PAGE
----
As for what will fill the gap left by the dollar’s shrinking role, that’s been the subject of debate among international monetary  economists for quite some time with no real consensus winner. Probably the largest opinion bloc believes a basket of global currencies will serve as the global reserve—a combination of dollars, euros, yen, francs, SDR’s, possibly an unanticipated emerging economy, and/or a new BRICS regional currency.

Another faction of economists has called for John Maynard Keynes’ plan for a supranational currency, the old bancor proposal from the 1944 Bretton Woods monetary conference, to be resurrected and for the bancor to take on a leading role in settling international transactions.

An even smaller group of economists suggests returning to gold to settle balance of trade payments although their proposal probably stands the least chance of success for political reasons.

And what of China? According to many media headlines of late the Chinese yuan is in position to catapult to world's leading reserve currency any moment now.

The Economics Correspondent has written repeatedly that, despite China’s large GDP, its autocratic political system makes the yuan unsuitable to serve as a global reserve currency. Some of the yuan’s many problems include the immaturity and opaqueness of Chinese securities markets, the CCP’s regular imposition of capital controls, its manipulation of currency exchange rates, its insistence on running constant trade surpluses, the arbitrary power of its government and shaky confidence in its commitment to rule of law and property rights, and questions about the Chinese Navy’s ability and willingness to keep merchant sea lanes open for all nations.

Not only do world central banks not want to hold large balances of Chinese RMB in reserve, but the CCP itself knows the yuan has little chance of dethroning the dollar and holds no such global reserve ambitions.

However China’s geopolitical goals don’t require the yuan to take away the dollar's number one spot. And even though the CCP would certainly like to weaken the dollar’s share of reserve holdings, that’s not their primary objective either.

China’s goal, first and foremost, is to insulate its own import/export and investment activities from the dollar as much as possible so that it can achieve its geopolitical ambitions without worrying about U.S. dollar-imposed punishments.

Beijing has seen the economic pain the U.S. has been able to inflict on Russia for the invasion of Ukraine–cutting it off from the international dollar network and kneecapping much of its import, export, and financial business. The PRC worries that if one day it decides to invade Taiwan, the USA’s dollar leverage will allow Washington to impose similar pain on the Chinese economy. And Chinese officials fear any economic decline that might stir unrest among its own population, a problem that has brought down many dynasties throughout history long before the CCP dynasty.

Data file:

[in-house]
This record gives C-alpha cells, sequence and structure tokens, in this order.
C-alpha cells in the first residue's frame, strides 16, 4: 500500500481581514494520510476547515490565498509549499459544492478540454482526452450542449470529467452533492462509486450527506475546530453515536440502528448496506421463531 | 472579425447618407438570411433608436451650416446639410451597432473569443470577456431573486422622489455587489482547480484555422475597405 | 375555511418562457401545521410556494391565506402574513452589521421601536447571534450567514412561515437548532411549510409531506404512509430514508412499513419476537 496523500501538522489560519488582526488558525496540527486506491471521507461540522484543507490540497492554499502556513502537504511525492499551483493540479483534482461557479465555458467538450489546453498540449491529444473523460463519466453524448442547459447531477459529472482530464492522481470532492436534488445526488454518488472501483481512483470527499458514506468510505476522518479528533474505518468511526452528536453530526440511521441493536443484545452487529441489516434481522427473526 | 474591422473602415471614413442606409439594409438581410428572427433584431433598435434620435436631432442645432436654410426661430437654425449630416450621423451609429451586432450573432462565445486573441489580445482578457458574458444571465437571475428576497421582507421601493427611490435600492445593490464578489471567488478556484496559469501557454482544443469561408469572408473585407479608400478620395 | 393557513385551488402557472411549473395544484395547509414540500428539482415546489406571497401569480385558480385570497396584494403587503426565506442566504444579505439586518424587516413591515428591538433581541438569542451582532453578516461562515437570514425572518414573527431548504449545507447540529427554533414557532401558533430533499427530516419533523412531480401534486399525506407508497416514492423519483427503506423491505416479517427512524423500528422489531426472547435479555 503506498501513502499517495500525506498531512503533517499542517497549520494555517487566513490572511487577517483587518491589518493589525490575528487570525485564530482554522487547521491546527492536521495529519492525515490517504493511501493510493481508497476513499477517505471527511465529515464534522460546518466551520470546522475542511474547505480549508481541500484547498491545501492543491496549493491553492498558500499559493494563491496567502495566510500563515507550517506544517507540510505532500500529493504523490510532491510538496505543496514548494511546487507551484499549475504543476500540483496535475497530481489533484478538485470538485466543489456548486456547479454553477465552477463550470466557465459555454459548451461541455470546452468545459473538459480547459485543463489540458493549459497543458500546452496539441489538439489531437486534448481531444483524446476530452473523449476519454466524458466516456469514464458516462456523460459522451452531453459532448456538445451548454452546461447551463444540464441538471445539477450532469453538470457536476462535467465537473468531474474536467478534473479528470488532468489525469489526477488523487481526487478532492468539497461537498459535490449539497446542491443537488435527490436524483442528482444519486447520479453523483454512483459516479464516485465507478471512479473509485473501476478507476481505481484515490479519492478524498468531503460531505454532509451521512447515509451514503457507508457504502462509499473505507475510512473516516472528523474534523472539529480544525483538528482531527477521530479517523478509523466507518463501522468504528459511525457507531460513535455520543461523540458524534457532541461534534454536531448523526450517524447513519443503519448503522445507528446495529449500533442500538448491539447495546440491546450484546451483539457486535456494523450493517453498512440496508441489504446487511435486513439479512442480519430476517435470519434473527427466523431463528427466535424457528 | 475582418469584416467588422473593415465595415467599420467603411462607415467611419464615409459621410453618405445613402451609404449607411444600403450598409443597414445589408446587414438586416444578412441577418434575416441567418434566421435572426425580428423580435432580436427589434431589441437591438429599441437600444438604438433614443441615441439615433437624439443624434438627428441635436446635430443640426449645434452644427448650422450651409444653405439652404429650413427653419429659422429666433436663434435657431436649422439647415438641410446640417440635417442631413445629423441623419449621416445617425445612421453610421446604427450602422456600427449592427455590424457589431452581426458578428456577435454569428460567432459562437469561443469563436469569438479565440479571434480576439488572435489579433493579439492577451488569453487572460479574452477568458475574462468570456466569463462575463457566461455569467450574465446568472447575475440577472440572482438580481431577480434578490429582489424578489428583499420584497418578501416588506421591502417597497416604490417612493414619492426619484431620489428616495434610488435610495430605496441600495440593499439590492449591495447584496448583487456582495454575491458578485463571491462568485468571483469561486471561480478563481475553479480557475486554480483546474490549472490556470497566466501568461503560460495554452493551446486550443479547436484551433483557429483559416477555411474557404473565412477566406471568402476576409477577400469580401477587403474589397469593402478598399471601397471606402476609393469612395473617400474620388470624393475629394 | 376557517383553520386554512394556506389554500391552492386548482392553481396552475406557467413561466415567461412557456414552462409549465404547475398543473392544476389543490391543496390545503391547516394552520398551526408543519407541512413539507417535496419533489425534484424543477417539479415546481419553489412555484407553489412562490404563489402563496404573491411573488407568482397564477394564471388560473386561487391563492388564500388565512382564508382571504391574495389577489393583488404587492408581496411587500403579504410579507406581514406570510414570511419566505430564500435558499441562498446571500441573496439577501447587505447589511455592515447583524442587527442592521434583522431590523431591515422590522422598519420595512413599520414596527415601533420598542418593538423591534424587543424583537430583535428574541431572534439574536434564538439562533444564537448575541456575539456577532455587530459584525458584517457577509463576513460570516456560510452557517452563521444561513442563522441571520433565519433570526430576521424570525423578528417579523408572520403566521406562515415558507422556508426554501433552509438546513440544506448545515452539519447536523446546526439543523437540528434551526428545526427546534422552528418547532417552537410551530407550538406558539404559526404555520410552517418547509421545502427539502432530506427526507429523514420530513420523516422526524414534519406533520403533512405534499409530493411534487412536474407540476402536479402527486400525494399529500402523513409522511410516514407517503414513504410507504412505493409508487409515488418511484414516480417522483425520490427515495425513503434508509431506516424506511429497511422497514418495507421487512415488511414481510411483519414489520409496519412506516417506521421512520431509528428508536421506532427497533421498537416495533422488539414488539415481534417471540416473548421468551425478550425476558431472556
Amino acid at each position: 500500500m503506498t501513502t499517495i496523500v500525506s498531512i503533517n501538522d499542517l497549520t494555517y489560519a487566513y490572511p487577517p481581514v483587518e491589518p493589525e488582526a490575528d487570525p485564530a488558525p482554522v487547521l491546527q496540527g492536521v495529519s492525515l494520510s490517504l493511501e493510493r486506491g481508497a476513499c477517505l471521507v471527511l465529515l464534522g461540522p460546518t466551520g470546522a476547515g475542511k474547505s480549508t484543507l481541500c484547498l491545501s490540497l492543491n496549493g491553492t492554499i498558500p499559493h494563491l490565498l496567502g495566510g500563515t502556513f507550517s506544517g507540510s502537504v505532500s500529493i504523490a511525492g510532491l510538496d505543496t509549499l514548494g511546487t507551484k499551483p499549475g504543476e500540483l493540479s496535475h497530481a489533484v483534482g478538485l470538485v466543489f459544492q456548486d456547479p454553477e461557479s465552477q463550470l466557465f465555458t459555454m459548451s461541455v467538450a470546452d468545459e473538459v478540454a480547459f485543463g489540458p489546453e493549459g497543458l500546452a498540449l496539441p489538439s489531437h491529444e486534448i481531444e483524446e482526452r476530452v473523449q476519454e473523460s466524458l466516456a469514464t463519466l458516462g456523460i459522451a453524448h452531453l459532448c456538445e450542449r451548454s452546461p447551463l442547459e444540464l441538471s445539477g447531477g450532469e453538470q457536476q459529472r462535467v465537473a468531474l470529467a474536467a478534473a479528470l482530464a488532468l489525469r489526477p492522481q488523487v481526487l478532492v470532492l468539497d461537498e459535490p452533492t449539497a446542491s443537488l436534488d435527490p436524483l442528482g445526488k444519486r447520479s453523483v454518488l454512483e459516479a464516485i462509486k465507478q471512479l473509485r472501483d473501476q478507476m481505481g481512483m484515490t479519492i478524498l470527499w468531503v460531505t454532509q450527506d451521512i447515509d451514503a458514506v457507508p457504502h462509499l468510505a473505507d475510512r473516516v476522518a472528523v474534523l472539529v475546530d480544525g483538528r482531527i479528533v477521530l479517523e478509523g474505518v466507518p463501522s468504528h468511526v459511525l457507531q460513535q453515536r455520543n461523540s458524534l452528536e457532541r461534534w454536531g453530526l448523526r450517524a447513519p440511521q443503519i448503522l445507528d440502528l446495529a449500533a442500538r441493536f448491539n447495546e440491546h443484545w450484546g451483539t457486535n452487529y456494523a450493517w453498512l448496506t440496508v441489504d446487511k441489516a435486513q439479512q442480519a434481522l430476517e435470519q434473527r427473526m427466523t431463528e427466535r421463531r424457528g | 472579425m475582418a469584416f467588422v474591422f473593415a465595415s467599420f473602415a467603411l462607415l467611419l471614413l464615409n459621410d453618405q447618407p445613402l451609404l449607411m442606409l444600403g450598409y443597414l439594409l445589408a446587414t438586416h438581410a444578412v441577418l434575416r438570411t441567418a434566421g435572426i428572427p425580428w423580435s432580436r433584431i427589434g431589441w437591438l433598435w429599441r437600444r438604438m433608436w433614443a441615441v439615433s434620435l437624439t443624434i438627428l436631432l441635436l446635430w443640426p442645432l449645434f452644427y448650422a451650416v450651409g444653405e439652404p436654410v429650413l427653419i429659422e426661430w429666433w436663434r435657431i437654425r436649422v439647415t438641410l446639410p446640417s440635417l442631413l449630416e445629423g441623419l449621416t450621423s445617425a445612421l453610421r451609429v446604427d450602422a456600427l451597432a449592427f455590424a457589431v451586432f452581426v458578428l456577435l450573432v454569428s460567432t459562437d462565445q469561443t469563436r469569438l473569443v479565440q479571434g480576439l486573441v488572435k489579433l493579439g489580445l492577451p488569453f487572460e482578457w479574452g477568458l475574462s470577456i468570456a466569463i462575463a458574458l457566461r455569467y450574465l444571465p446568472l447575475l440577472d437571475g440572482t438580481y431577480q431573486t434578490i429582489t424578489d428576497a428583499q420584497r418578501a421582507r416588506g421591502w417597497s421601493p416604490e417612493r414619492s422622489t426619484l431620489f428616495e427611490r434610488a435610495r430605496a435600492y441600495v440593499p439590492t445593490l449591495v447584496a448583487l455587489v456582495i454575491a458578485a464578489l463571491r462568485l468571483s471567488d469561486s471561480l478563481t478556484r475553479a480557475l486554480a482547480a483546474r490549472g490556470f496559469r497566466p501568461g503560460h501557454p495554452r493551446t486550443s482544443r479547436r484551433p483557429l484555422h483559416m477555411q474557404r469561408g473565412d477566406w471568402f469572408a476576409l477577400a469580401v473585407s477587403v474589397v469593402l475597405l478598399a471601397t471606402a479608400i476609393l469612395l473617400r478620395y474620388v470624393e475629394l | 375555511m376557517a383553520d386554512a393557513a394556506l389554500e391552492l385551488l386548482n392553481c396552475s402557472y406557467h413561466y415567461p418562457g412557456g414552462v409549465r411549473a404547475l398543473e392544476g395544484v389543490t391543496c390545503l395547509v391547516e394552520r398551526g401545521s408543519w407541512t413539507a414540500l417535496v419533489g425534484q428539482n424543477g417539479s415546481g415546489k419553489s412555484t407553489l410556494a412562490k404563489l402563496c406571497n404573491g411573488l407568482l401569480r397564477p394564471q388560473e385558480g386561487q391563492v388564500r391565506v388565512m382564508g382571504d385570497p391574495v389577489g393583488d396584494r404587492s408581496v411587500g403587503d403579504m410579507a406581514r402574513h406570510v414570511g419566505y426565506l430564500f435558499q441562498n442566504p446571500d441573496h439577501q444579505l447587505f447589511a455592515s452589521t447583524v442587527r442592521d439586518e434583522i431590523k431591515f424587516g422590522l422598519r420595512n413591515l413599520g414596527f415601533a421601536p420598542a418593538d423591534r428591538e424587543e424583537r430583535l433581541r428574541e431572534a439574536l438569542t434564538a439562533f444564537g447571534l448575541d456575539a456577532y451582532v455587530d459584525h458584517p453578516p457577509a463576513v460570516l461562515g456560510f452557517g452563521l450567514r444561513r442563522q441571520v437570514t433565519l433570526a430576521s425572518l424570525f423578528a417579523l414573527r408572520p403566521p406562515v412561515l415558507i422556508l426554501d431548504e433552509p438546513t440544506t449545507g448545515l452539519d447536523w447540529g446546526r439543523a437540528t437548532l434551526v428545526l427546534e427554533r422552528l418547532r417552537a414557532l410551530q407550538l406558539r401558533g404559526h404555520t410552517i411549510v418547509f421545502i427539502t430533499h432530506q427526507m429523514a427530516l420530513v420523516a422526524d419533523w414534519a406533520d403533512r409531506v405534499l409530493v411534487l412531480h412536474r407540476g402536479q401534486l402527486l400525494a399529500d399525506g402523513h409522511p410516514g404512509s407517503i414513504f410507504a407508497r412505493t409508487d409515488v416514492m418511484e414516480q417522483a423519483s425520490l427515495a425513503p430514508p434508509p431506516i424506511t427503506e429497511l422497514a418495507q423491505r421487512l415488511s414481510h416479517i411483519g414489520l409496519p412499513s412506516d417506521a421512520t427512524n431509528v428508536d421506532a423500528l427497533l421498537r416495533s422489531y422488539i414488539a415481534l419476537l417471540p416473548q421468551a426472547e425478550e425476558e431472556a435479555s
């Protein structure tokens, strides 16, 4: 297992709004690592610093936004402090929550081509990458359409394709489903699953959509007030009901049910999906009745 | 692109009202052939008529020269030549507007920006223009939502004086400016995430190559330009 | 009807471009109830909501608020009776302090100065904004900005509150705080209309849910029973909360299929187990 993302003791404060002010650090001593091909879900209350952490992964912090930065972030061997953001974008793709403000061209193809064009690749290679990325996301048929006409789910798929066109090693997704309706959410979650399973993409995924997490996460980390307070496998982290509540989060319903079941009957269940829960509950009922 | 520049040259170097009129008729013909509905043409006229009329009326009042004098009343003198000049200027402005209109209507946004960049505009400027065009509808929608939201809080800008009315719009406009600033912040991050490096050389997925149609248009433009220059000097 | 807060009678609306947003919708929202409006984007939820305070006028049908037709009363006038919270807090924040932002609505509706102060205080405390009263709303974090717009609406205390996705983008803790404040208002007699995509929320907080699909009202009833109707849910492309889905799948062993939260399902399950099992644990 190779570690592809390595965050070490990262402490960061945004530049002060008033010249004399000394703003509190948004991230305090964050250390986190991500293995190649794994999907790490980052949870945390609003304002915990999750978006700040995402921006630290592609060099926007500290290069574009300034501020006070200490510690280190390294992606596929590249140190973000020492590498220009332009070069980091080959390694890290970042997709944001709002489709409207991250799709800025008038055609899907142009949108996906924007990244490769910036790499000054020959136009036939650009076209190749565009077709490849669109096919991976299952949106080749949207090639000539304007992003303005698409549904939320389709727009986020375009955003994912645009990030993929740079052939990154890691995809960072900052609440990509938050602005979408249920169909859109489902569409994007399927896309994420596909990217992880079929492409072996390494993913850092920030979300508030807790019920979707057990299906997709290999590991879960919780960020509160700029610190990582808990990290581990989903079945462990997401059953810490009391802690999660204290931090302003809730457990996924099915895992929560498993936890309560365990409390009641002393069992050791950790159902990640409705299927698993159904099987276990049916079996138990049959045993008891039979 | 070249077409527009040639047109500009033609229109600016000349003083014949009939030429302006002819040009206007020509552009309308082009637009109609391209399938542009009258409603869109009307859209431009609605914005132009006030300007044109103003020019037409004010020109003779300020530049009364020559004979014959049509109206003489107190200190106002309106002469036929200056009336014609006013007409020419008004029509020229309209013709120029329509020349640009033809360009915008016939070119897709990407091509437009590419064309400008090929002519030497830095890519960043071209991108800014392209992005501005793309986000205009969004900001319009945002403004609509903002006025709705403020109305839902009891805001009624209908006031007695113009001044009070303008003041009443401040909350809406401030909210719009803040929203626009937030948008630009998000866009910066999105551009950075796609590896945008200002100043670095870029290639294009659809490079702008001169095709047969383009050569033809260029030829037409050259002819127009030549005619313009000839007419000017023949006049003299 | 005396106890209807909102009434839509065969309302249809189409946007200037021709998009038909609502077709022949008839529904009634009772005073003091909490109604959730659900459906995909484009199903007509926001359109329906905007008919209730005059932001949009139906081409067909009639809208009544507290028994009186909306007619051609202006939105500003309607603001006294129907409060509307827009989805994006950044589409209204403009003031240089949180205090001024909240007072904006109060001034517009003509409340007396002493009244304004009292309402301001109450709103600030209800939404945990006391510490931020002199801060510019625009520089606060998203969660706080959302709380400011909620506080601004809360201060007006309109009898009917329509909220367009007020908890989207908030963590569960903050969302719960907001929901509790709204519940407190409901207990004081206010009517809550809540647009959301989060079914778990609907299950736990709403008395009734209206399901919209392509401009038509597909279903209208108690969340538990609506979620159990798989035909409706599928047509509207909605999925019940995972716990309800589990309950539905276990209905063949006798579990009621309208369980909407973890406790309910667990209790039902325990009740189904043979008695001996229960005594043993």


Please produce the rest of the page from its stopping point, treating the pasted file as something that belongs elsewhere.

So although China would love for the yuan to replace the dollar, something it knows is unlikely, it would still accept its own import and export business being conducted in some other currency so long as it's issued by a country that isn’t likely to punish Beijing for bad behavior... or which at least can be intimidated into abstaining.

Obviously convincing trading partners to use RMB would be ideal since Beijing controls its own currency. But even settling with its trading partners in rubles, rupees, or the recently proposed BRICS currency would be acceptable since, if one day the CCP decides to behave very badly on the world stage, the effects of a US-imposed dollar retaliation would be greatly reduced.

Thus China is working to wean itself—not necessarily the whole world, just itself—off the dollar as much as possible. Beijing couldn’t care less if the dollar retained its current 60% share of global reserve holdings and 50% share of all international transactions, so long as China itself isn't part of those numbers.

For all those reasons, the Economics Correspondent believes Chinese officials will be patient about invading Taiwan and not move until they feel enough of China's international trade is safely conducted in non-dollar currencies. Beijing will probably also first divest more of its dollar-denominated assets like U.S. Treasury bonds.

The Correspondent doesn’t guarantee China will take its time, but exercising patience while moving away from the dollar first is its most logical preparatory move if planning for a military action that could provoke a negative response from the U.S.